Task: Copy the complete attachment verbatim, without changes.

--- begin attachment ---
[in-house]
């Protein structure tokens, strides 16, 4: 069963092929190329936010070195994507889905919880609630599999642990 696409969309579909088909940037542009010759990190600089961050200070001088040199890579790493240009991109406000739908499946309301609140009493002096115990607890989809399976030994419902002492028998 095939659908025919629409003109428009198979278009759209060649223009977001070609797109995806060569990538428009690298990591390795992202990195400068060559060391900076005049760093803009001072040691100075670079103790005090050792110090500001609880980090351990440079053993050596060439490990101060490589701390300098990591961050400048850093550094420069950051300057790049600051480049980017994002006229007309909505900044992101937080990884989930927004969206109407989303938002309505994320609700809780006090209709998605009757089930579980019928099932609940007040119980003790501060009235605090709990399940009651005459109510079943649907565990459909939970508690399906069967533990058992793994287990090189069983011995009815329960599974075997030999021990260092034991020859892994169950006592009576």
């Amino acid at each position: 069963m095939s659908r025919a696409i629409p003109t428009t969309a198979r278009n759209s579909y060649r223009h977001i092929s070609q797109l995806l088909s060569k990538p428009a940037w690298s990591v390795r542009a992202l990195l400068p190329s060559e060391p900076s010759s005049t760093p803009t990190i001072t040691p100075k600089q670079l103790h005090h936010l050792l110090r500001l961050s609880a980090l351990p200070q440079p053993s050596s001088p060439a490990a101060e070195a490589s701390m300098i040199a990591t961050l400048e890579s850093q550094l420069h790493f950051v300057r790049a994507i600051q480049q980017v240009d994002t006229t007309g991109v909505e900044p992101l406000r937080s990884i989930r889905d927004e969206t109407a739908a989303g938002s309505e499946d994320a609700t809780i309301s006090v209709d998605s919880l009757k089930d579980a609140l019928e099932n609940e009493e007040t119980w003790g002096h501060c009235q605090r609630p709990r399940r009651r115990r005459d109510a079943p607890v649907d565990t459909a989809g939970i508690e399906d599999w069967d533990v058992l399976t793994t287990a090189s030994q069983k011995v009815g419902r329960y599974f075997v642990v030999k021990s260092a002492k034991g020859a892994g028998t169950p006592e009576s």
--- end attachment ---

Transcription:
[in-house]
């Protein structure tokens, strides 16, 4: 069963092929190329936010070195994507889905919880609630599999642990 696409969309579909088909940037542009010759990190600089961050200070001088040199890579790493240009991109406000739908499946309301609140009493002096115990607890989809399976030994419902002492028998 095939659908025919629409003109428009198979278009759209060649223009977001070609797109995806060569990538428009690298990591390795992202990195400068060559060391900076005049760093803009001072040691100075670079103790005090050792110090500001609880980090351990440079053993050596060439490990101060490589701390300098990591961050400048850093550094420069950051300057790049600051480049980017994002006229007309909505900044992101937080990884989930927004969206109407989303938002309505994320609700809780006090209709998605009757089930579980019928099932609940007040119980003790501060009235605090709990399940009651005459109510079943649907565990459909939970508690399906069967533990058992793994287990090189069983011995009815329960599974075997030999021990260092034991020859892994169950006592009576």
């Amino acid at each position: 069963m095939s659908r025919a696409i629409p003109t428009t969309a198979r278009n759209s579909y060649r223009h977001i092929s070609q797109l995806l088909s060569k990538p428009a940037w690298s990591v390795r542009a992202l990195l400068p190329s060559e060391p900076s010759s005049t760093p803009t990190i001072t040691p100075k600089q670079l103790h005090h936010l050792l110090r500001l961050s609880a980090l351990p200070q440079p053993s050596s001088p060439a490990a101060e070195a490589s701390m300098i040199a990591t961050l400048e890579s850093q550094l420069h790493f950051v300057r790049a994507i600051q480049q980017v240009d994002t006229t007309g991109v909505e900044p992101l406000r937080s990884i989930r889905d927004e969206t109407a739908a989303g938002s309505e499946d994320a609700t809780i309301s006090v209709d998605s919880l009757k089930d579980a609140l019928e099932n609940e009493e007040t119980w003790g002096h501060c009235q605090r609630p709990r399940r009651r115990r005459d109510a079943p607890v649907d565990t459909a989809g939970i508690e399906d599999w069967d533990v058992l399976t793994t287990a090189s030994q069983k011995v009815g419902r329960y599974f075997v642990v030999k021990s260092a002492k034991g020859a892994g028998t169950p006592e009576s």